Rowland Carlson

Erlang's :lists.map/2 is Optimized

2022-04-28

Here is Erlang's :lists.map/2:

map(F, [H|T]) ->
	[F(H)|map(F, T)];
map(F, []) when is_function(F, 1) -> [].

A colleague noted that this implementation doesn't seem tail call optimized.
They noted the list constructor [] is outside of the call to map(F, T),
Which implies that the list constructor will need to wait until after all of the recursive maps are called.

However, lists are core data type in Erlang and Elixir,
So I would be surprised if it weren't optimized.

I wanted to investigate.

First, I implemented map in elixir with the recursive call in the tail:

defmodule Tco do
  def tco_map(f, [h|t]), do: [f.(h)] ++ tco_map(f, t)
  def tco_map(f, []) when is_function(f, 1), do: []
end

(There's an argument to be made that I should use Erlang here,
But as we'll see that won't matter.)

To compare the two functions,
I found Erlang's :beam_disasm module.

:beam_disasm.file takes a beam file binary and translates it to beam assembly.
I knew that :code.which would return the path of a given module's beam file.

So:

def find_asm(module) do
  module
  |> :code.which(module)
  |> File.read!
  |> :beam_disasm.file
end

Calling find_asm(:lists) returns a tuple with disassembled code.
The part I wanted was in the 6th element of the tuple,
A list of functions with their disassembled code:

[  
   {:function, :keyfind, 3, 2,  
    [  
      {:label, 1}, 
      {:line, 1}, 
      {:func_info, {:atom, :lists}, {:atom, :keyfind}, 3}, 
      {:label, 2}, 
      {:move, {:atom, :undef}, {:x, 0}},
      {:line, 2}, 
      {:call_ext_only, 1, {:extfunc, :erlang, :nif_error, 1}} 
    ]},
   {:function, :keymember, 3, 4,  
    [  
      {:line, 3}, 
      {:label, 3}, 
      {:func_info, {:atom, :lists}, {:atom, :keymember}, 3}, 
      {:label, 4}, 
      {:move, {:atom, :undef}, {:x, 0}},
      {:line, 4}, 
      {:call_ext_only, 1, {:extfunc, :erlang, :nif_error, 1}} 
    ]}, 
    ...
]

The function name appears to be an atom in the second position of 5-tuple.
So I can modify find_asm:

def find_asm(module, fun) do
  module
  |> :code.which(module)
  |> File.read!
  |> :beam_disasm.file
  |> elem(5)
  |> Enum.find(fn 
     {_, ^fun, _, _, _} -> true
     _ -> false
  end)          
end

Now I can call find_asm on both functions,
and get the diff between them:

$ diff -ub map tco_map
--- map.txt     2022-04-28 12:35:00.100609000 -1000
+++ tco_map.txt 2022-04-28 12:34:30.571972000 -1000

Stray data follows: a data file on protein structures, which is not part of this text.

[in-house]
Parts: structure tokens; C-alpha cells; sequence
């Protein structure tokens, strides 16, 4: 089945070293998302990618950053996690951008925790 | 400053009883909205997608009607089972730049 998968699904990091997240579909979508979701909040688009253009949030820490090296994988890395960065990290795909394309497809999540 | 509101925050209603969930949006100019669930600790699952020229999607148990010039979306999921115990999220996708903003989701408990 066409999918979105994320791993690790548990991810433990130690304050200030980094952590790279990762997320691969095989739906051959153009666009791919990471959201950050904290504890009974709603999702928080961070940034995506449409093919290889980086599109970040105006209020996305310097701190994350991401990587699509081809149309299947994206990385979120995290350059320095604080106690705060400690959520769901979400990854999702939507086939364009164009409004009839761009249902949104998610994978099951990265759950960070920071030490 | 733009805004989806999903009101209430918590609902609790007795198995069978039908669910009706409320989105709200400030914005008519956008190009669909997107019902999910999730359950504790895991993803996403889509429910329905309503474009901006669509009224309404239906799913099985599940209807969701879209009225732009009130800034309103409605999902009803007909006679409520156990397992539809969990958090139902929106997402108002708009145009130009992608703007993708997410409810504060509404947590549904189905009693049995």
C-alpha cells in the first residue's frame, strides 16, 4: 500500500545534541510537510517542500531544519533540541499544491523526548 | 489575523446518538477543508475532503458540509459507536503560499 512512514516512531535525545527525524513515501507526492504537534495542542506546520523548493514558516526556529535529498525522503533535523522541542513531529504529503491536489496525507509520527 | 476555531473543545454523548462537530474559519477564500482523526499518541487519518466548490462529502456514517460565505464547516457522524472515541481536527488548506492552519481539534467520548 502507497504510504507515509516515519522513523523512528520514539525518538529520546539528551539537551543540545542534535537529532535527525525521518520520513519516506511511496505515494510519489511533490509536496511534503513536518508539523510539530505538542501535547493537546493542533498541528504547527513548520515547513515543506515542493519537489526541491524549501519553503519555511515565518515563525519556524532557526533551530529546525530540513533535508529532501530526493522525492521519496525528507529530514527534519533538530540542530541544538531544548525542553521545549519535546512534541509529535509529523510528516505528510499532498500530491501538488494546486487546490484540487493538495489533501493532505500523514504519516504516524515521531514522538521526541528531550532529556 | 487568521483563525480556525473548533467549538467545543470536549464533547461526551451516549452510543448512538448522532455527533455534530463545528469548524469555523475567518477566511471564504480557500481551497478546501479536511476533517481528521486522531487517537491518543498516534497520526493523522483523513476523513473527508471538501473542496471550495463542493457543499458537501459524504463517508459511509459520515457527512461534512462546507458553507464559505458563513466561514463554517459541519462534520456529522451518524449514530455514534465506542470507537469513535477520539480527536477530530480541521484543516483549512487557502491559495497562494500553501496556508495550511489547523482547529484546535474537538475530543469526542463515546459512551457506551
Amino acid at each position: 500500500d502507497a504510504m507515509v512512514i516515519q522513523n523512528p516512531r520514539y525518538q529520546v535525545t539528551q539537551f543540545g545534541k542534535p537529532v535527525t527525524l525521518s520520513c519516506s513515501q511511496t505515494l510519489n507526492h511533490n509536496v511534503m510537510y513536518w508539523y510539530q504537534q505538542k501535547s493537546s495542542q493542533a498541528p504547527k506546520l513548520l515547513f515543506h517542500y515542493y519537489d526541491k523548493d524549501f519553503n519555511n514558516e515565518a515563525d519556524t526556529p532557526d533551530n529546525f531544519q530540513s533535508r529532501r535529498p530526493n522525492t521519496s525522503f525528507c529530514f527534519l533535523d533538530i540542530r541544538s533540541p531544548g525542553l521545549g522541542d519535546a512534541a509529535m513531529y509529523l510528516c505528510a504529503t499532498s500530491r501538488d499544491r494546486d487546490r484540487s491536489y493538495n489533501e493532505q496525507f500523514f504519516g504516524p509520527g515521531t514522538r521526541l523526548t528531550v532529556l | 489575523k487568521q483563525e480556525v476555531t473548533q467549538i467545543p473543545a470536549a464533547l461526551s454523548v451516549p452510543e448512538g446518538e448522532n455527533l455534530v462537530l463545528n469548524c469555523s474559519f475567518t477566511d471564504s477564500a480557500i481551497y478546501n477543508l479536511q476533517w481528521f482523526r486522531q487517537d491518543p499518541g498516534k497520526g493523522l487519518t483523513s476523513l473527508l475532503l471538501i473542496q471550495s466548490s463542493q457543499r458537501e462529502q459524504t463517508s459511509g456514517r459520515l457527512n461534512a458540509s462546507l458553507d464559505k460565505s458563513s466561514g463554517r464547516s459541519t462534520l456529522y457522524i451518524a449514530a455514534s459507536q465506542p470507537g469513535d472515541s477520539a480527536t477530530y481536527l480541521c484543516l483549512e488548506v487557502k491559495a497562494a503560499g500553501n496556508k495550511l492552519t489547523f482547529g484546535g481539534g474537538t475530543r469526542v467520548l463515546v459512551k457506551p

@@ -1,27 +1,26 @@
-{:function, :map, 2, 352,
+{:function, :tco_map, 2, 11,
  [
-   {:line, 173},
-   {:label, 351},
-   {:func_info, {:atom, :lists}, {:atom, :map}, 2},
-   {:label, 352},
-   {:test, :is_nonempty_list, {:f, 353}, [x: 1]},
+   {:line, 7},
+   {:label, 10},
+   {:func_info, {:atom, Tco}, {:atom, :tco_map}, 2},
+   {:label, 11},
+   {:test, :is_nonempty_list, {:f, 12}, [x: 1]},
    {:allocate, 2, 2},
    {:move, {:x, 0}, {:y, 1}},
    {:get_list, {:x, 1}, {:x, 0}, {:y, 0}},
    {:move, {:y, 1}, {:x, 1}},
-   {:line, 174},
    {:call_fun, 1},
    {:swap, {:y, 1}, {:x, 0}},
    {:move, {:y, 0}, {:x, 1}},
    {:trim, 1, 1},
-   {:call, 2, {:lists, :map, 2}},
+   {:call, 2, {Tco, :tco_map, 2}},
    {:test_heap, 2, 1},
    {:put_list, {:y, 0}, {:x, 0}, {:x, 0}},
    {:deallocate, 1},
    :return,
-   {:label, 353},
-   {:test, :is_nil, {:f, 351}, [x: 1]},
-   {:test, :is_function2, {:f, 351}, [x: 0, integer: 1]},
+   {:label, 12},
+   {:test, :is_nil, {:f, 10}, [x: 1]},
+   {:test, :is_function2, {:f, 10}, [x: 0, integer: 1]},
    {:move, nil, {:x, 0}},
    :return
  ]}

The two functions differ in four ways:

All of the other assembly is identical.
So both functions produce roughly the same assembly.
What's going on?

The Erlang documentation explains the mystery:
The Seven Myths of Erlang Performance

At the end of Myth 2.2, we get this note:

(Or it would be more efficient if the compiler did not automatically rewrite [H]++Acc to [H|Acc].)

Myth 2.1 explains that tail recursive functions aren't always faster than recursive functions, and links to Fred Hebert's article:
Erlang's Tail Recursion is Not a Silver Bullet

The entire article is worth reading,
and he puts it well:

One thing that's to remember no matter what is that writing clean code generally leads to better performances. This is something that many languages can not claim as true, but Erlang certainly can. In the general case, the optimisations in the Erlang VM come from observing idiomatic code in production, and clean one at that. This is why body recursion might be better, and why many other optimizations were made. The best recent example I can think of has to do with synchronous messaging patterns, where mailbox scanning has been optimized a little while ago. Clean code is the best code.

If you would like the raw assembly from each function,
I've included both with the code for this article on Github: here.